Why Cubs individualized one-knee stances — for current catchers and any they may add
Catching has been in the headlines this week, thanks to free-agent signings and a three-team trade.
When veteran Yan Gomes joined the Cubs, catching coach Craig Driver started working with him on a one-knee-down stance. It wasn’t foreign to Gomes, but he’d always favored a more traditional setup.
“Maybe you can teach old dogs new tricks,” Gomes said.
Catching was in the headlines this week, thanks to some big free-agent signings — Christian Vazquez with the Twins, Mike Zunino with the Guardians and Omar Narvaez with the Mets — and a blockbuster three-team trade that saw Sean Murphy join the Braves and William Contreras join the Brewers.
Although much of Cubs fans’ offseason angst has been focused on free-agent shortstop Dansby Swanson, all the movement in the catching market isn’t helping the anxiety. The Cubs need catching depth after the departure of Willson Contreras.
Their priorities in that search reflect a shift in the industry.
“It’s a two-way position,” team president Jed Hoyer said last month at the general manager meetings in Las Vegas. “You obviously want guys that can hit, but it’s a run-prevention position.”
With that shift toward defense and game-calling, catching on one knee has risen in popularity.
One-knee stances aren’t new — Tony Pena, a five-time All-Star in the ’80s, famously caught out of a kickstand stance. Critics of the stance call it lazy and wring their hands over the potential for passed balls. But J.T. Realmuto’s success with the stance with the Marlins and Phillies while displaying his agility has helped popularize it in recent years.
“I think you’re going to be hard-pressed to get people that aren’t believing now to believe at all, [but] the statistics [show] that there’s at least value for certain players,” Driver said.
He doesn’t mandate one-knee stances, letting each catcher feel out what’s most comfortable. But Driver has seen a range of advantages from a stance that naturally brings a player closer to the ground and changes his sight lines.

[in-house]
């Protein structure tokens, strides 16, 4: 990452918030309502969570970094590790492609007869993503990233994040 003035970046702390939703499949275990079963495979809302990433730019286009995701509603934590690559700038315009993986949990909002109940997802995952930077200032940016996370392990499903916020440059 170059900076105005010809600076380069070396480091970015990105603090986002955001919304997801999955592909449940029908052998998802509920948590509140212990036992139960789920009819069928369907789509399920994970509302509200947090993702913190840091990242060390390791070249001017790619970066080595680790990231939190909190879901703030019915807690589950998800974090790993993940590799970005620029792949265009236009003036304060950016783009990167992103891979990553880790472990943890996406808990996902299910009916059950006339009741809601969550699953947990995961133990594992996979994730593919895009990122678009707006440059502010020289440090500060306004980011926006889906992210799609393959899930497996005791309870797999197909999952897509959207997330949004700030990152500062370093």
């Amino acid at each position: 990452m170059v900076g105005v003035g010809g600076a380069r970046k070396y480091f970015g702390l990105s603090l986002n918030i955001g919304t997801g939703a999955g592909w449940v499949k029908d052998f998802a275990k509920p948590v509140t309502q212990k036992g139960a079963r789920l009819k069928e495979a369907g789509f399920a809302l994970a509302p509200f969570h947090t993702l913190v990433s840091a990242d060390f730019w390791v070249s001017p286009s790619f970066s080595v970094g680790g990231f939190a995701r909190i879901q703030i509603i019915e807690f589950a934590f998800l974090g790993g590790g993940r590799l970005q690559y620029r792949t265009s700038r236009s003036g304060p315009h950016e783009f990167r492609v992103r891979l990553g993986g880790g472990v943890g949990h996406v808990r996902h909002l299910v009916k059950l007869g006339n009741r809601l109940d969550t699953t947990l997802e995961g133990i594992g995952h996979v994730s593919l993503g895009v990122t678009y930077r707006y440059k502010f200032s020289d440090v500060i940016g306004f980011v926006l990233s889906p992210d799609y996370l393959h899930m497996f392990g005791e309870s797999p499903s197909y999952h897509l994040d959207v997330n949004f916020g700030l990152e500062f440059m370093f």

“What we’ve found as an industry is that some guys benefit from a blocking standpoint, some benefit from a throwing standpoint, and a lot of guys benefit from a receiving standpoint,” Driver said.
With Gomes, Contreras and P.J. Higgins, Driver worked with a full spectrum of experience and skills last season. Gomes went from using a one-knee stance about 40% of the time, he estimated, to dropping a knee 95% of the time with no runners on and fewer than two strikes.
“It relaxes us a little bit more,” Gomes said, “and helps us use our hands a little bit better, catching the lower pitches a little bit better.”
With runners on and in two-strike counts, he tends to prefer a traditional secondary stance, from which he feels more comfortable throwing to a base or blocking a chase pitch.
For Contreras, the main benefit was managing his health. In general, he pointed out, catching on one knee relieves the stress on a catcher’s back. He also used the stance to take pressure off the sprained ankle he played on for the last two months of the season.
Higgins was a little more stubborn, as he put it, about dropping a knee. He converted to catching in 2016 and was just feeling comfortable and proud of his play when Driver floated the idea of a one-knee stance a couple of years ago. Now, he’s a believer, using a one-knee stance with no runners on.
There isn’t enough major-league data available on Higgins to say whether the numbers support his feeling. But Gomes’ framing numbers at the bottom of the strike zone improved from a 44% strike rate in 2021 to 49.9% this past season, according to Statcast.
“I don’t think there is a 100% right way,” said Gomes, who’s poised to take on a bigger role next season. “But there’s definitely benefits that you can take from both sides.”